What was the “big break” that led you getting your first record deal?

L: I was rejected all the time for a long while playing Bleecker Street [venues] and singing for executives in their offices. I really don’t know how I stayed so positive hearing “she’s not ready yet” all the time. But it was true. I wasn’t ready. My songs weren’t that strong yet and I had to work on my stage presence. I just needed to sing more. So I did all that: wrote more, collaborated more, gigged more. Judy Stakee at Warner/Chappell signed me and she took me under her wing and developed the heck out of me — hooking me up with other writers like Jamie Houston, Kevin Kadish and John Shanks. Vini Poncia, my manager at the time, started this idea called “Dumb Girls” and Kevin Kadish and I finished it, and Kevin did an amazing track. Ron Shapiro, who was president of Atlantic [Records] in 2002, fell in love with the song when I sang it live in his office one night. He took me up to Ahmet Ertegun’s office and said “listen to this voice.” Ahmet kissed me on my cheek and gave me his blessing. All that happened very, very fast. Made the record, video, radio tour, Jay Leno, Japan and.scene! It was over! But that was basically the journey leading up to my first release. Tommy Mottola signed me to Epic [Records] a couple of years before that but that record never happened — thank god!. I wouldn’t change any of this “up and down” record label heartache for a second, though.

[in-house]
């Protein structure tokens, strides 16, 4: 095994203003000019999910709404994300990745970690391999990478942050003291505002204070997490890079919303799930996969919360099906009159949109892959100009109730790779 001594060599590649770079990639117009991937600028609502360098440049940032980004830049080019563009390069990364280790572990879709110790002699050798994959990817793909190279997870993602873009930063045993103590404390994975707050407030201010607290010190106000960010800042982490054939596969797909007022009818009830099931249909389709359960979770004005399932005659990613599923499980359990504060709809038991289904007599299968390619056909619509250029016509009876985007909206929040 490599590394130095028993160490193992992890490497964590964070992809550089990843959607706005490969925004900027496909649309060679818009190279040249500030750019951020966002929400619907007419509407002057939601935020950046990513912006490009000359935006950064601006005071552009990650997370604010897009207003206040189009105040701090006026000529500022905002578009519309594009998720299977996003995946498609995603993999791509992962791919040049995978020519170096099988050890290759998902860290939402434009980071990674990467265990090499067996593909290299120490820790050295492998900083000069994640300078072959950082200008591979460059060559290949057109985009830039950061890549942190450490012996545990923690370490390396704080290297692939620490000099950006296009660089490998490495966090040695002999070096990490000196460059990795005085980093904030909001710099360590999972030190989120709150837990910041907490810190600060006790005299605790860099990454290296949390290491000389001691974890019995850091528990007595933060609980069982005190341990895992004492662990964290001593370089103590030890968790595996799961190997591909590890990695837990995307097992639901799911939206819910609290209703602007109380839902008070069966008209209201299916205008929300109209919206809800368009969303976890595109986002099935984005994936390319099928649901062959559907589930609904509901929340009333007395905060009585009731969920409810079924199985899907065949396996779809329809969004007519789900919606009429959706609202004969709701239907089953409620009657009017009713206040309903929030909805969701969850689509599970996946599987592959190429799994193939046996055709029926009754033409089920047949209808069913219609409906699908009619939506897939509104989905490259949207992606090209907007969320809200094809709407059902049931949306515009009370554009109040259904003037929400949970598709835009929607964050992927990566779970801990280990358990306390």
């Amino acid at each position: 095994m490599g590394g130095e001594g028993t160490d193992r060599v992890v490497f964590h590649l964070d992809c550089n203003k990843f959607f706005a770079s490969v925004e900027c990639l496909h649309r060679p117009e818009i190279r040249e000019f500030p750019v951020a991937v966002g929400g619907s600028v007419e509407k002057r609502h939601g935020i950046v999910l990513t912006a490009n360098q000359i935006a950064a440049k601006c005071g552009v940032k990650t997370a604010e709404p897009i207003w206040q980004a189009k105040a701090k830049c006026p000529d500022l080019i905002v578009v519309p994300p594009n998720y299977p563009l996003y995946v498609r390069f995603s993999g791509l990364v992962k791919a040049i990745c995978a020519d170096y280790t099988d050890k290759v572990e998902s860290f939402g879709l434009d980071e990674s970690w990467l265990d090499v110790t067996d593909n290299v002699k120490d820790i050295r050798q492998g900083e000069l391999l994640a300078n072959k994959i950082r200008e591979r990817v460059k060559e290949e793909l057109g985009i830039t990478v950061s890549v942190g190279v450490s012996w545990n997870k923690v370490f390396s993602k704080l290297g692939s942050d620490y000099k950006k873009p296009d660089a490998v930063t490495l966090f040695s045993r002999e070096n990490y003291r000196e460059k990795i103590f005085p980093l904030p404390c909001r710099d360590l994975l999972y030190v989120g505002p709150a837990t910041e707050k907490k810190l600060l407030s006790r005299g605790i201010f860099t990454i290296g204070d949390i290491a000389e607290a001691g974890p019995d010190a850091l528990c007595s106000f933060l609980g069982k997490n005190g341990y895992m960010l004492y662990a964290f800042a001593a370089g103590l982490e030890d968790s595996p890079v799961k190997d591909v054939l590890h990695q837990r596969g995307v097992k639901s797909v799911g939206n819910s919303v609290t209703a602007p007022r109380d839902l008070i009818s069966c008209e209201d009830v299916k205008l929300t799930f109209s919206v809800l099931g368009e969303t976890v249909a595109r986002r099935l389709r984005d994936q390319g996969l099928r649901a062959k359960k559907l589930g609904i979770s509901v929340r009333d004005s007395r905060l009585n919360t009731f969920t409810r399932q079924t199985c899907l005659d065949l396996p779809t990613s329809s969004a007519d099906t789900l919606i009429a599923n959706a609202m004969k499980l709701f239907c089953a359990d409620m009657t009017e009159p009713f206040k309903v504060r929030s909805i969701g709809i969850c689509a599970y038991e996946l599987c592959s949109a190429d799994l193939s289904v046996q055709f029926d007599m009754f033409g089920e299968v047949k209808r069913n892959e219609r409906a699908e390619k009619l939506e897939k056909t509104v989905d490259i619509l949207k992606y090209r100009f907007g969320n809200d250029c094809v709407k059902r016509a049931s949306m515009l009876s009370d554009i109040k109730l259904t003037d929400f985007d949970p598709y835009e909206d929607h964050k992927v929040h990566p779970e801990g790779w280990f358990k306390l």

Given your more DIY-oriented career path coming out of years of playing the game, what advice would you have for an artist that’s just starting out now?

L: You have to love what you do so much. You have to sacrifice sometimes, run out of money sometimes, end romantic relationships sometimes. It’s all worth it when you love what you do. It’s your name on that record — no one else’s.


Do you still get star-struck? Are there any artists you’re still hoping to collaborate with “one day?”

L: I’d love to do a duet with Tony Bennett or Trent Reznor or Brittany Howard from Alabama Shakes. I’d sing backup for Bjork for free. In fact, I’d pay her to have me sing backup for her! I can’t remember the last time I got star-struck. Sometimes I just worship my friends if they’ve just shared a new film or song with me that they’ve just completed.


Finally, Lucy, any last words for the kids?

L: Get off Facebook and start engaging in the world a bit more! I love me some Facebook but when I realize I have been only reading the news on Facebook, I think, “go outside and play, Lucy.”

-by Darren Paltrowitz